This summer, we’ve been thinking a lot about the people across BC – and throughout the country – who support West Coast in the work that we do.
Environmental Law Alert Blog
Through our Environmental Law Alert blog, West Coast keeps you up to date on the latest developments and issues in environmental law. This includes:
- proposed changes to the law that will weaken, or strengthen, environmental protection;
- stories and situations where existing environmental laws are failing to protect the environment; and
- emerging legal strategies that could be used to protect our environment.
It takes courage to take a stand and perseverance to see justice handed down.
With this year’s somewhat unusual school year over, I’ve picked up my kids’ report cards. Some good marks, some areas for work, but at least I know that they’ve done better in their courses than the Canadian government has done in achieving its climate targets over the past three decades.
How can Canada meet its greenhouse gas reduction targets and break its cycle of failing grades? Implement a Canadian Climate Accountability Act.
It’s been encouraging to see reports that three federal ministers have been leading internal discussions about “green” COVID-19 stimulus funding for infrastructure: the Minister of Infrastructure and Communities, the Minister of the Environment and Climate Change, and the Minister of Canadian Heritage.
Three is nice, but four would be better. Wouldn’t it be great to see the Minister of Fisheries and Oceans (DFO), the Honourable Bernadette Jordan, at the table?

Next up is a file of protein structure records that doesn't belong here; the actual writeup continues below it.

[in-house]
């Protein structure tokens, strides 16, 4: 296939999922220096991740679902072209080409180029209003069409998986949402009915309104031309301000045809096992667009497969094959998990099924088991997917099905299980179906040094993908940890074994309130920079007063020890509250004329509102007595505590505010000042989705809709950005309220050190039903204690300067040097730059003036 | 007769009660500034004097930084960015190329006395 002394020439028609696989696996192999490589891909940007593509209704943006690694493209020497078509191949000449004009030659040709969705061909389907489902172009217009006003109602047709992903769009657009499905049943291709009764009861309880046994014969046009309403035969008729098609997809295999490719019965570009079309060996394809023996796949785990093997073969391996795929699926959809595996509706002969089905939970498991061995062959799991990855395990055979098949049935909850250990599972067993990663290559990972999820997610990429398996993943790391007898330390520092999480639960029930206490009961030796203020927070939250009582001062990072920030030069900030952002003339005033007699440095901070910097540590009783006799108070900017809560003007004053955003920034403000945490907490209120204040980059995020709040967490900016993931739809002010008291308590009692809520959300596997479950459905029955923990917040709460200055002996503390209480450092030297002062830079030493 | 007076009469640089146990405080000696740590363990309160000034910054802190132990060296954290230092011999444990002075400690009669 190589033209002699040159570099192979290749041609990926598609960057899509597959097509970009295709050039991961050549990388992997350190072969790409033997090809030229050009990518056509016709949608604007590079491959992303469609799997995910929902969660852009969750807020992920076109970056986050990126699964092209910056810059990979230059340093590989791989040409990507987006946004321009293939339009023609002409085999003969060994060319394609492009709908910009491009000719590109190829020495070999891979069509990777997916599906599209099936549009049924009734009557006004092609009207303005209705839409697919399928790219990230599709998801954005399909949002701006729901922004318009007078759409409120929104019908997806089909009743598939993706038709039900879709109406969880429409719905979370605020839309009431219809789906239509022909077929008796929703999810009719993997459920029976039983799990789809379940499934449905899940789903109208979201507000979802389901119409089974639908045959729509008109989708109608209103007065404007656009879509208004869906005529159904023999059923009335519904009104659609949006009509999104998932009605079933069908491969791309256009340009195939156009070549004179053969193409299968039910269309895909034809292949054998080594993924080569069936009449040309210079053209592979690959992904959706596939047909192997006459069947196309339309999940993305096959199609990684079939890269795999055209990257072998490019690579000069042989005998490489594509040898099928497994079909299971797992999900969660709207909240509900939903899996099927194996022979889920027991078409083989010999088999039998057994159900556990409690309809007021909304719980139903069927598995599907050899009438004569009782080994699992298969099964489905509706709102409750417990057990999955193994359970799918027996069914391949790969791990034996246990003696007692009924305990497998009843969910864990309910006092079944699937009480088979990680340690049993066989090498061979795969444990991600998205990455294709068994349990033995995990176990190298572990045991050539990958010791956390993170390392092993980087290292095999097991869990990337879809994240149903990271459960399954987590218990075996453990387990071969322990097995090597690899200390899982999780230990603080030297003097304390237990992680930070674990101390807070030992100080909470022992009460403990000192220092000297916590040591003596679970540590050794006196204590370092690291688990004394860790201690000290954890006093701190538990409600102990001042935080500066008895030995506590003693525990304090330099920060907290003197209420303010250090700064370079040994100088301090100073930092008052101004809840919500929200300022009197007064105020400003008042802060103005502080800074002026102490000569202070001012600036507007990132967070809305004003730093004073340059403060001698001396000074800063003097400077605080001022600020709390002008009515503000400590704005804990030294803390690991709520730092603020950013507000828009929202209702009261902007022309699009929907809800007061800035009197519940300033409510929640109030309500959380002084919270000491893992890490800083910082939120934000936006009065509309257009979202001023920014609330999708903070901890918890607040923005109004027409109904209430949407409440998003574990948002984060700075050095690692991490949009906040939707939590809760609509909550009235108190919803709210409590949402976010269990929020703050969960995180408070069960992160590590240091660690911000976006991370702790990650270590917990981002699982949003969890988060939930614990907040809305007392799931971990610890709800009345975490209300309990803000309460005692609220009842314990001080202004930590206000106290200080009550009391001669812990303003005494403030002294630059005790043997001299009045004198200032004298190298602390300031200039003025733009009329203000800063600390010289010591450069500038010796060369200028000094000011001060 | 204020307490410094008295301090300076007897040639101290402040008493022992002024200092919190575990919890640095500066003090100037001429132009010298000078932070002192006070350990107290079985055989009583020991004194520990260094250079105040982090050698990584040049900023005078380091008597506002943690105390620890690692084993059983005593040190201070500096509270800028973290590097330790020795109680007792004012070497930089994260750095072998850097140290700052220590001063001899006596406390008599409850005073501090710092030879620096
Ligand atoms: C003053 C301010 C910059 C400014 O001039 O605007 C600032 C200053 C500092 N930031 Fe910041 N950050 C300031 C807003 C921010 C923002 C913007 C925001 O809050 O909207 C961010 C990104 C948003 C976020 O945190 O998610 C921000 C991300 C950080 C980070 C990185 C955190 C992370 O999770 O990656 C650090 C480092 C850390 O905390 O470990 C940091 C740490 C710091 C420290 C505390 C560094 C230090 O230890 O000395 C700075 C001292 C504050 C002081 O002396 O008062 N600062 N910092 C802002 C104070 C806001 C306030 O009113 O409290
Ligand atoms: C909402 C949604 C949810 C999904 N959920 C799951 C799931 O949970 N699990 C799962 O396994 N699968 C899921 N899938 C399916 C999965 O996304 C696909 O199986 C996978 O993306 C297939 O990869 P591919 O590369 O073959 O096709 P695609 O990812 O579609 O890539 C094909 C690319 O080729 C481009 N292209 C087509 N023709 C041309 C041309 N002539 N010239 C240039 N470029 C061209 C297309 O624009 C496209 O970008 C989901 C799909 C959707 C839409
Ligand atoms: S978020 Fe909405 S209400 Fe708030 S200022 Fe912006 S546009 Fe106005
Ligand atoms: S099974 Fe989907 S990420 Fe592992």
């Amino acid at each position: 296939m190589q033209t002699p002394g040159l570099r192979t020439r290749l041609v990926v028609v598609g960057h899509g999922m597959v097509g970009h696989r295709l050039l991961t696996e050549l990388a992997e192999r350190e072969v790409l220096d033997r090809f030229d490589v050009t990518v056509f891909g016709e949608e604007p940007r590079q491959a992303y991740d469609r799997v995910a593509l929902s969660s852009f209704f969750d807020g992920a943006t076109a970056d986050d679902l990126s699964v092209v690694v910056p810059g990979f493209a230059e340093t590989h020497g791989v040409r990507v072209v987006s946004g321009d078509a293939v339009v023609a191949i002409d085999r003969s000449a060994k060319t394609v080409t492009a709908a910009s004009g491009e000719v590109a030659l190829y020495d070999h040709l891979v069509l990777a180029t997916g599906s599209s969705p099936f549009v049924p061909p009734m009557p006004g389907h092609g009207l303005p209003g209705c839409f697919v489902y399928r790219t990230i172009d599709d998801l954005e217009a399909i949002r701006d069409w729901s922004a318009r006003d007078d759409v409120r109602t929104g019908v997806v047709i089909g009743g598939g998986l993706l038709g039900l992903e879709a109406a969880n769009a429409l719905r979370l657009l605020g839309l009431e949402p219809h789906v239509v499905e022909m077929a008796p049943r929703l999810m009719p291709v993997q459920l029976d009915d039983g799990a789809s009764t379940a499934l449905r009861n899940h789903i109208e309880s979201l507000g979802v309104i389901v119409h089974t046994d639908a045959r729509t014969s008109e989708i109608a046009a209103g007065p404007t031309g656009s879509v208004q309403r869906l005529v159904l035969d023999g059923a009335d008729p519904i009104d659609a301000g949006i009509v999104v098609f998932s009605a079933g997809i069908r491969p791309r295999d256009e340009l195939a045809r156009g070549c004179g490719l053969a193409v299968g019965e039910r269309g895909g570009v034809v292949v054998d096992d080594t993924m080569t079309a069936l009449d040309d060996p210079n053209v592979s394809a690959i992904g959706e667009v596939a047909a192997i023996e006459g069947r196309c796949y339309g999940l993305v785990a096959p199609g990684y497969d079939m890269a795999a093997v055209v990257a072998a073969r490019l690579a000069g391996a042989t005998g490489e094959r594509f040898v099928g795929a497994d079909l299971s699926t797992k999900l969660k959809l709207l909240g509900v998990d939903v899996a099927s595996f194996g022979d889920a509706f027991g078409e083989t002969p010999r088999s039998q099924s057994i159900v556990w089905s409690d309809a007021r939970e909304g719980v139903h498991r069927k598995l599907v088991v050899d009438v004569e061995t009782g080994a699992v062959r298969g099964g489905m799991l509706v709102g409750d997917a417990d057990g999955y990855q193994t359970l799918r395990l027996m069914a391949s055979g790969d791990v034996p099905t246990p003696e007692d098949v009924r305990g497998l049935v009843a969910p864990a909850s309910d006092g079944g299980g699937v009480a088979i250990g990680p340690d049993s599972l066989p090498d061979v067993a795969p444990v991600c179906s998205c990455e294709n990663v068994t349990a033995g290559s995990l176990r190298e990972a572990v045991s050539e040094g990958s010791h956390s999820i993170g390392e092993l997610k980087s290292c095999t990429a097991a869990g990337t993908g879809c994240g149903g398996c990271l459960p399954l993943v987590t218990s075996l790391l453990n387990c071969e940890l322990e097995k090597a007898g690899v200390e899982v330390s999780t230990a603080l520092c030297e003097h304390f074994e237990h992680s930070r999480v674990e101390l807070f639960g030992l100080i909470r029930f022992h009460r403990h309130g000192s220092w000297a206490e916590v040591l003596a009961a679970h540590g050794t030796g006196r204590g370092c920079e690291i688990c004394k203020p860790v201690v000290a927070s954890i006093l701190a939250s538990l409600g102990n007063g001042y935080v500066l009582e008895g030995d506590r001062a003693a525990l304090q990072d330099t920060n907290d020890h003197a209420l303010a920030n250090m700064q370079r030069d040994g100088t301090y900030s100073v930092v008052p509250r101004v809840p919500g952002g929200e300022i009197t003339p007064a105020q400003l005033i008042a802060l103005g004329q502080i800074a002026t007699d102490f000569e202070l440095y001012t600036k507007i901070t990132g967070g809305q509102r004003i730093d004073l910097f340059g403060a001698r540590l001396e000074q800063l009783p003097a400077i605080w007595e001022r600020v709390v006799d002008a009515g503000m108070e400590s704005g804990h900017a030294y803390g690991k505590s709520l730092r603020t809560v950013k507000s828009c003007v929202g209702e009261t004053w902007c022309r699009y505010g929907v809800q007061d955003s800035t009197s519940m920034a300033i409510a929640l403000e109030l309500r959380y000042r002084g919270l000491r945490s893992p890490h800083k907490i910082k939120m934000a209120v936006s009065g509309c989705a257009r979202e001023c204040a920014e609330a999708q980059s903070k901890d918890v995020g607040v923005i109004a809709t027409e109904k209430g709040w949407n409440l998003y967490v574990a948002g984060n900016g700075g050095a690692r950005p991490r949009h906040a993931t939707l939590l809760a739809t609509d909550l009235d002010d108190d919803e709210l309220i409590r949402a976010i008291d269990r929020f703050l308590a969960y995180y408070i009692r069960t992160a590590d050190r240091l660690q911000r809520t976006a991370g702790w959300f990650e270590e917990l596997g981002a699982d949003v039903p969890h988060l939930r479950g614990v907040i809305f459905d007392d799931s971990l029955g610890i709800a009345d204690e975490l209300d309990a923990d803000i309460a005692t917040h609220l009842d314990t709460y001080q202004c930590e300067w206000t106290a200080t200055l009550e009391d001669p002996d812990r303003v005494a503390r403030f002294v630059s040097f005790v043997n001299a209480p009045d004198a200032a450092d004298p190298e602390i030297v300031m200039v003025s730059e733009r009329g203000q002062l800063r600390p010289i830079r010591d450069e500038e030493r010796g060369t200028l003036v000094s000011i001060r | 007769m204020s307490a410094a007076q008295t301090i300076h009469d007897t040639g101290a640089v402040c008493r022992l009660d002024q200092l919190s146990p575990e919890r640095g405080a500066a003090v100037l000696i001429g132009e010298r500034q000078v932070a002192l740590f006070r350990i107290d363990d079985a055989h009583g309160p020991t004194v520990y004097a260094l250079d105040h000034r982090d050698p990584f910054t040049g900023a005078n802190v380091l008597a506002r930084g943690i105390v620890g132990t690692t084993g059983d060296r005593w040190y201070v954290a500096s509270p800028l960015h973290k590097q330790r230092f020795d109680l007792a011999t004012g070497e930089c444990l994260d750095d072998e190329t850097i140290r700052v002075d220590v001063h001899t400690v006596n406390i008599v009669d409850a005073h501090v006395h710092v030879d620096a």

Here at West Coast, we rarely take on lawsuits – instead, we aim to protect the environment through building stronger environmental laws, bridging Canadian and Indigenous law, and empowering communities to harness the law for a more just and sustainable future.
By Rayanna Seymour-Hourie – on Canada’s 153rd birthday
In mid-April, as BC was ramping up its response to COVID-19, a wildfire burned through more than 200 hectares north of Squamish, leading to the evacuation of about 30 homes.
On Friday June 12, the Trans Mountain pipeline spilled an estimated 190,000 litres of oil at the Sumas Pump Station near Abbotsford, BC. This is the 85th oil spill from the nearly 70-year-old pipeline, confirming the fears of many that oil spills are inevitable.
Oil spills, plastic waste, sewage, dumping, ocean heating and acidification, overfishing, whaling, harmful fishing, anchoring, engine noise, pile driving, submarine cables, seismic surveys, offshore oil drilling and wind development, wave energy, container shipping, and cruise ships. If you were the ocean, wouldn’t you want a break?
The events of the past two weeks have forced people around the world to confront some uncomfortable truths about our society.